THIS IS YOUR BRAIN ON BALLET
By Joshua Jones
Jimmy Buffet has Parrotheads, kids can be Potterheads, Justin Bieber loves his Beliebers, and don’t get in the way of a Trekkie or a Bronie (people who love My Little Pony)! You may not know that Ballet West also elicits this same type of fandom. Patrons regularly travel from Arizona, Vegas, and California for every production. Then, there are Ballet West Besties like Julie Terry and Dr. Aharon Shulimson who come not just to every production, but every cast… sometimes multiple times.
You might recognize Julie as the bubbly woman in the lobby during The Nutcracker, spreading cheer and selling tickets to the Sugar Plum Parties. She has been happily volunteering for over 20 years. “When we started dating, Julie was the President of the Ballet West Guild,” recalls Aharon. “She said that if I wanted to see her, I’d better start volunteering.” He joined the Guild and has committed his time and energy to Ballet West ever since. He has fallen in love with the athleticism, the beauty, and with the dancers themselves.
Aharon, a psychologist, operates a clinic in Sugarhouse specializing in treatment of ADHD. They use a specialized brain imaging technique called Quantitative Electroencephalography (QEEG) which helps doctors better understand how the brains of their patients are working. Julie is the Clinic’s QEEG technician. The data from these tests makes it possible to compare an individual’s brain wave activity to statistical norms. “Just like a car can be hooked-up to a computer to tell the technician if it is running properly, this test can tell us if a patient’s brain is in-tune,” explained Aharon.
In the past two decades, Aharon has had a gnawing question: How might the brain of a ballet dancer differ from an ordinary person? The more dancers he met, the more he thought about the question. Ultimately, he and Julie conceived of a research study using QEEG to study dancers’ brain waves. Ballet West Artistic Director, Adam Sklute, approved their request to approach dancers to participate in the research. Twenty-six dancers volunteered, from Principals to members of Ballet West II. Each dancer’s EEG was recorded using a futuristic-looking cap on their head and having electrodes clipped on both ears for 10 minutes.
“When we began, we had no idea what we would find because nobody had done anything like this with ballet dancers before,” said Aharon. “We knew, however, that whatever was happening in these 26 dancers’ brains, it could not be bad, because it was part of what got them all to one of the top ballet companies in the country.”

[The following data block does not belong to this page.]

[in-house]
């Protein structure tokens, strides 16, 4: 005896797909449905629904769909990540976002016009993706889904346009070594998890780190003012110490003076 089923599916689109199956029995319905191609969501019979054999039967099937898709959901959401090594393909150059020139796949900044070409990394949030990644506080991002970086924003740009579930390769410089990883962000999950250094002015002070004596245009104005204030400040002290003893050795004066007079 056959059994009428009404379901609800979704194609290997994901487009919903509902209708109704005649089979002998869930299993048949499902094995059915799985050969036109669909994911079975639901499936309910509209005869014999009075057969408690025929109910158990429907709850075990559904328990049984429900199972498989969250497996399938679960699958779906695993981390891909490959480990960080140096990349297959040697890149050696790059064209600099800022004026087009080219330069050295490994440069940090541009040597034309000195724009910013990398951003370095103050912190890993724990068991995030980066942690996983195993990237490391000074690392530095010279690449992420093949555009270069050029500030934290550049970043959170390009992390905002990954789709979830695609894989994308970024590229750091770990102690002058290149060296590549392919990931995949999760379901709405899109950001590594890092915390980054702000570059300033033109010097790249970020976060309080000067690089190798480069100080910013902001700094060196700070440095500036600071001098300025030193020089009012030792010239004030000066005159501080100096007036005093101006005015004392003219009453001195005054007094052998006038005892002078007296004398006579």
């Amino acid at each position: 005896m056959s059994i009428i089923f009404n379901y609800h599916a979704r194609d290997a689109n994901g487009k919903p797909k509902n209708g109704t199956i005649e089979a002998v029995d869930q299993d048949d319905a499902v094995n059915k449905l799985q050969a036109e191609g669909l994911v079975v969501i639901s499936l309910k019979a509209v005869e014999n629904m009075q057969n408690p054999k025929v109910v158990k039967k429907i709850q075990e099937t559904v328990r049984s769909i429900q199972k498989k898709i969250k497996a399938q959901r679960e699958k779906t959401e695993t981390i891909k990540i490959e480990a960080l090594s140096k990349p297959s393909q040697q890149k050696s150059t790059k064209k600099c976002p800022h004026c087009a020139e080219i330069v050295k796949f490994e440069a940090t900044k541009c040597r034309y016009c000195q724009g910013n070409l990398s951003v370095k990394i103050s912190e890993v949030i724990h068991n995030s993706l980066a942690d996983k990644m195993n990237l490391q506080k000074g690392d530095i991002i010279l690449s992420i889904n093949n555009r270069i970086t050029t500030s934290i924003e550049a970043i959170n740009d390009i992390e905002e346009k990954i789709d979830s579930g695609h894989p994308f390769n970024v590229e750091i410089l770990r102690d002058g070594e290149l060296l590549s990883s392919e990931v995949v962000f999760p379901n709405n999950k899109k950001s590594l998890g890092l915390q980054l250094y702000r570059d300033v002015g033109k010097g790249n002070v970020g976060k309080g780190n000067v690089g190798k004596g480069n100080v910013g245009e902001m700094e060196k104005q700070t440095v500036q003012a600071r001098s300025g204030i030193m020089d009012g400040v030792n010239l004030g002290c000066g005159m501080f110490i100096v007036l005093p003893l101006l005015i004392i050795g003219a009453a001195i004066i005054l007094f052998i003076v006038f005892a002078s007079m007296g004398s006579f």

The results were often startling. More than 2/3 of dancers studied had a highly-overactive brain. This is often seen in anxious patients. Julie said in a “normal” population you’d find four out of 100 people with brain activity similar to what they found. “These dancers probably have a hard time sleeping because their brain doesn’t want to turn off,” surmised Aharon. “They’re like little bumble bees just always buzzing,” Julie said.
Another large group of dancers had a combination of fast and slow brain waves (beta and theta, or alpha). These particular results were similar to what Julie and Aharon found when they did a study with ultramarathon runners who run 100+ mile races. “For runner that we studied, it made it easier to mentally check-out while running, but still have the energy to finish a 100-mile race,” said Aharon, who thinks it may have a similar effect for dancers who spend hours in the studio dancing.
Finally, a third group of seven dancers had an excess of theta waves, or both theta and alpha. These types of brain waves are most commonly associated with ADHD. Indeed, several of the dancers in this group admitted they were diagnosed with ADHD as children. “Other professions, such as helicopter pilots and emergency room doctors, are a good fit for someone with ADHD because their work environment has a high level of stimulation that helps them stay focused,” said Aharon.
Julie and Aharon presented their findings at the Association for Applied Psychophysiology and Biofeedback Conference in Chicago earlier this year, and doctors were very interested in the trends that they found. Of course, with such a small study a definitive conclusion cannot be drawn. However, the duo is looking forward to expanding the study to other ballet companies in order to gather more research and explore this aspect of brain imaging.
In the meantime, the duo will continue to be the one cheering the loudest, first on their feet for a standing ovation, and smiling the widest after each Ballet West performance.
Media may contact Joshua Jones, Associate Press Director for more information at firstname.lastname@example.org